Regarding to Price/Earnings Growth (PEG), after further study, I found new flaws in this ratio.
I believed that the PEG ratio is too simplistic (flawed) and does not do justice to capturing the risk differentials between industries and stocks. It assumes a linear relationship between P/E and earnings growth. The PEG aficionado is looking to buy stocks with low PEG ratios. A 30% earnings grower trading at a P/E of 20 and a PEG of 0.66 (20 divided by 30) is more attractive than a stock trading at a P/E of 2 but growing earnings at 1% a year, resulting in a PEG of 2 (2 divided by 1). That did not seem logical to me.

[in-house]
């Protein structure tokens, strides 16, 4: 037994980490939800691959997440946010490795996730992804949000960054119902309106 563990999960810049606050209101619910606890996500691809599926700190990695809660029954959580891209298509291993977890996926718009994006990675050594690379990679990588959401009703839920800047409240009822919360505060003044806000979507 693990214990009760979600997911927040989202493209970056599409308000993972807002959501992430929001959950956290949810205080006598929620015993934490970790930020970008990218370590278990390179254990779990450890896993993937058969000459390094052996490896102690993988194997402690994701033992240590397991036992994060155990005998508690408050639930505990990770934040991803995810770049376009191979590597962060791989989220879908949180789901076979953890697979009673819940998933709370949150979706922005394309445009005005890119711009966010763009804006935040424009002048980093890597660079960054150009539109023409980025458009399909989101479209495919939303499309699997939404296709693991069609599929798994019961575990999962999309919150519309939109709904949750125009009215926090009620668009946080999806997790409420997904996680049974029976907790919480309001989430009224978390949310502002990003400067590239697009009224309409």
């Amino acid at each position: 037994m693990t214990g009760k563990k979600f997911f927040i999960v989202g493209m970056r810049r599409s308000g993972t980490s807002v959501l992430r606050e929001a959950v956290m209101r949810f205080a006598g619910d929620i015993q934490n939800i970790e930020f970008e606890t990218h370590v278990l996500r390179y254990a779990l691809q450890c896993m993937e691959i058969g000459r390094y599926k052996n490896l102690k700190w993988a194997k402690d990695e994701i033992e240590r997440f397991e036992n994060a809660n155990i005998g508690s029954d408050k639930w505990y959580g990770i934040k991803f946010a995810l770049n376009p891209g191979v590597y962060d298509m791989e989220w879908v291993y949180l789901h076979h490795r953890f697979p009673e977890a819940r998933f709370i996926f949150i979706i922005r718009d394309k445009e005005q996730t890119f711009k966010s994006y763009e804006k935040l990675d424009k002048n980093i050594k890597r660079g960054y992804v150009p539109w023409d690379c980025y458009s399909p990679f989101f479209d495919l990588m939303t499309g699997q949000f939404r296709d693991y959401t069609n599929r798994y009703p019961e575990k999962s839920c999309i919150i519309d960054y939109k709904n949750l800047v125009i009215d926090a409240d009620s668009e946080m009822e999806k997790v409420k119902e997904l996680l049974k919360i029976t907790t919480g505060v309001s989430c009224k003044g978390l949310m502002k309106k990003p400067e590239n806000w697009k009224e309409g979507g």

Higher growth of earnings usually comes at higher risk; thus the relationship between P/E and a company’s growth rate is far from being linear,
and the PEG ratio doesn’t address this issue. In addition, the PEG ratio is focused solely on earnings and ignores dividends. On top of all
that, it assumes that a company that is not growing earnings is worthless (P/E divided by 0% growth = 0 value).